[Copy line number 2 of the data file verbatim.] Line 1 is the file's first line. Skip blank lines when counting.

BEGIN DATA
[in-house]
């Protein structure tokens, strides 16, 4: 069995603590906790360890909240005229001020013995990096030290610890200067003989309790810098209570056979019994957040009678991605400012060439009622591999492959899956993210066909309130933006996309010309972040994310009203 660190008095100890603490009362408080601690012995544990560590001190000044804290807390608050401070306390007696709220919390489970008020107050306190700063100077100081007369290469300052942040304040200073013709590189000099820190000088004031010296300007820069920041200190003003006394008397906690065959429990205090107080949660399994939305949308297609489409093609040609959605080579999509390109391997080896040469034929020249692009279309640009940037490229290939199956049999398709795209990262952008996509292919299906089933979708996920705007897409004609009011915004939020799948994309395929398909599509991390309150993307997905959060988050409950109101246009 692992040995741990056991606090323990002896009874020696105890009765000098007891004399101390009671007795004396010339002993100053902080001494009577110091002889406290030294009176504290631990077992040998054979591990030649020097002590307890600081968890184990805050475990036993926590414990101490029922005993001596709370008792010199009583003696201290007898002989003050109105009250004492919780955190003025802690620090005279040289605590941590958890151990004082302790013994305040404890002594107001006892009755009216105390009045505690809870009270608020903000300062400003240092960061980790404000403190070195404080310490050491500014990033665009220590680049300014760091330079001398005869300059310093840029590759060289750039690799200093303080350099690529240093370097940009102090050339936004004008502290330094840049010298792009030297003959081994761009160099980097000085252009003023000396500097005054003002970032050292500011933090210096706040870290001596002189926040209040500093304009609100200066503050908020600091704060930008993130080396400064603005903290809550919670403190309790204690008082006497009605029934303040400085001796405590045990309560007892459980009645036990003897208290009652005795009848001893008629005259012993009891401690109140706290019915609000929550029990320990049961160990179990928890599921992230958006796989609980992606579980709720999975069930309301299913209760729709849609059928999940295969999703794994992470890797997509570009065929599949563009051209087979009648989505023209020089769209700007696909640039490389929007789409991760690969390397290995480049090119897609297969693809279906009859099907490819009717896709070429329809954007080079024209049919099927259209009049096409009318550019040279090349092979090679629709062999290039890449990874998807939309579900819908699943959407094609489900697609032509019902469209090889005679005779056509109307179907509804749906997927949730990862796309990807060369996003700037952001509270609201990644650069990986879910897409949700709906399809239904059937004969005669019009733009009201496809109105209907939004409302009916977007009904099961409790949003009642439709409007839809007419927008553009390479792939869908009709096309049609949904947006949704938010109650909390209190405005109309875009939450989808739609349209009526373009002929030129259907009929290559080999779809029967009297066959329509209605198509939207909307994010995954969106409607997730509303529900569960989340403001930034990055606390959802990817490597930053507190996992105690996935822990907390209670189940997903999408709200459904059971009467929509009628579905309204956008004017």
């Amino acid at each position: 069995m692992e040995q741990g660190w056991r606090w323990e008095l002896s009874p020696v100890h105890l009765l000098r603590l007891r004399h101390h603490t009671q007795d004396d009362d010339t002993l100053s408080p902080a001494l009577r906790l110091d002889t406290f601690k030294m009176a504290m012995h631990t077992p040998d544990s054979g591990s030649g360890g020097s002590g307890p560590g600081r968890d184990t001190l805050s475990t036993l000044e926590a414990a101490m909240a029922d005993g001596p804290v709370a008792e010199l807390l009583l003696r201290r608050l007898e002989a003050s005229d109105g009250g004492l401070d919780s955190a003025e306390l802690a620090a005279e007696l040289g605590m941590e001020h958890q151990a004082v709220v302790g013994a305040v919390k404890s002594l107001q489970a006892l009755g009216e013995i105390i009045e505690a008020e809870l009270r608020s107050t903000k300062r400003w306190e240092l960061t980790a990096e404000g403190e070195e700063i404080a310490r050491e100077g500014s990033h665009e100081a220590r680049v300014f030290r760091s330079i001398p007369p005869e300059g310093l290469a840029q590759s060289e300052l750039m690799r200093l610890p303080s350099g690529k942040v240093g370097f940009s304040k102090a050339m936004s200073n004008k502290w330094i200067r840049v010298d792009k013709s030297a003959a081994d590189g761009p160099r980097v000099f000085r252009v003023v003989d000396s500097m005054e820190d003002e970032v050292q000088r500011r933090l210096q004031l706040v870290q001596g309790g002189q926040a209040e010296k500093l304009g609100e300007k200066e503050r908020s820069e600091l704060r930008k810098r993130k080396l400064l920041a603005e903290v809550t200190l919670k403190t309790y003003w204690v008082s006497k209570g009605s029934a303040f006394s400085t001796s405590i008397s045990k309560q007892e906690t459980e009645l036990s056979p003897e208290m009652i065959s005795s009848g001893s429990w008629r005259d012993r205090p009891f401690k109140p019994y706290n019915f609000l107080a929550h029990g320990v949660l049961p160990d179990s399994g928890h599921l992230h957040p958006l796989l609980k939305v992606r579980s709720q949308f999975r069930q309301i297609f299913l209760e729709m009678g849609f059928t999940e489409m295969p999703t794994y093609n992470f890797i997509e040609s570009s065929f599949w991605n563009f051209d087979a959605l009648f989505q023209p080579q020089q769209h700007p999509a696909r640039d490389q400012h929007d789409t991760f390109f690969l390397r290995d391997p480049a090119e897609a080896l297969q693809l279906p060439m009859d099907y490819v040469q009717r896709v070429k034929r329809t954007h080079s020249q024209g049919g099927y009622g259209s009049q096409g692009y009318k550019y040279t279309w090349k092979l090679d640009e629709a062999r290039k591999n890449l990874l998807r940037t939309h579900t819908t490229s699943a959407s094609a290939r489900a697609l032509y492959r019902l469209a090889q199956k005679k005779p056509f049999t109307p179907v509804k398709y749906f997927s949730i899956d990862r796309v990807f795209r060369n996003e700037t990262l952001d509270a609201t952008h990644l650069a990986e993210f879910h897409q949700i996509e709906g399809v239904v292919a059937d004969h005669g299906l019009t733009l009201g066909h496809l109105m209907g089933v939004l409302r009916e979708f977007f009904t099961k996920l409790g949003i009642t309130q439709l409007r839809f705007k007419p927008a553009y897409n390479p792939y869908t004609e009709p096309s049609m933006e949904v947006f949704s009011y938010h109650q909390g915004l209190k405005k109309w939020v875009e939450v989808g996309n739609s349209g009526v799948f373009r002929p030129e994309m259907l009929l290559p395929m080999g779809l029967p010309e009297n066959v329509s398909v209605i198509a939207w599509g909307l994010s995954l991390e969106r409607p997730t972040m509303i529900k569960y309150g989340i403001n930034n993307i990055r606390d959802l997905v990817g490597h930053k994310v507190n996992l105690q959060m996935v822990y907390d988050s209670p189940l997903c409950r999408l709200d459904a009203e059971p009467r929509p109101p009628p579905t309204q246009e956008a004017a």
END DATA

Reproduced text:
């Protein structure tokens, strides 16, 4: 069995603590906790360890909240005229001020013995990096030290610890200067003989309790810098209570056979019994957040009678991605400012060439009622591999492959899956993210066909309130933006996309010309972040994310009203 660190008095100890603490009362408080601690012995544990560590001190000044804290807390608050401070306390007696709220919390489970008020107050306190700063100077100081007369290469300052942040304040200073013709590189000099820190000088004031010296300007820069920041200190003003006394008397906690065959429990205090107080949660399994939305949308297609489409093609040609959605080579999509390109391997080896040469034929020249692009279309640009940037490229290939199956049999398709795209990262952008996509292919299906089933979708996920705007897409004609009011915004939020799948994309395929398909599509991390309150993307997905959060988050409950109101246009 692992040995741990056991606090323990002896009874020696105890009765000098007891004399101390009671007795004396010339002993100053902080001494009577110091002889406290030294009176504290631990077992040998054979591990030649020097002590307890600081968890184990805050475990036993926590414990101490029922005993001596709370008792010199009583003696201290007898002989003050109105009250004492919780955190003025802690620090005279040289605590941590958890151990004082302790013994305040404890002594107001006892009755009216105390009045505690809870009270608020903000300062400003240092960061980790404000403190070195404080310490050491500014990033665009220590680049300014760091330079001398005869300059310093840029590759060289750039690799200093303080350099690529240093370097940009102090050339936004004008502290330094840049010298792009030297003959081994761009160099980097000085252009003023000396500097005054003002970032050292500011933090210096706040870290001596002189926040209040500093304009609100200066503050908020600091704060930008993130080396400064603005903290809550919670403190309790204690008082006497009605029934303040400085001796405590045990309560007892459980009645036990003897208290009652005795009848001893008629005259012993009891401690109140706290019915609000929550029990320990049961160990179990928890599921992230958006796989609980992606579980709720999975069930309301299913209760729709849609059928999940295969999703794994992470890797997509570009065929599949563009051209087979009648989505023209020089769209700007696909640039490389929007789409991760690969390397290995480049090119897609297969693809279906009859099907490819009717896709070429329809954007080079024209049919099927259209009049096409009318550019040279090349092979090679629709062999290039890449990874998807939309579900819908699943959407094609489900697609032509019902469209090889005679005779056509109307179907509804749906997927949730990862796309990807060369996003700037952001509270609201990644650069990986879910897409949700709906399809239904059937004969005669019009733009009201496809109105209907939004409302009916977007009904099961409790949003009642439709409007839809007419927008553009390479792939869908009709096309049609949904947006949704938010109650909390209190405005109309875009939450989808739609349209009526373009002929030129259907009929290559080999779809029967009297066959329509209605198509939207909307994010995954969106409607997730509303529900569960989340403001930034990055606390959802990817490597930053507190996992105690996935822990907390209670189940997903999408709200459904059971009467929509009628579905309204956008004017």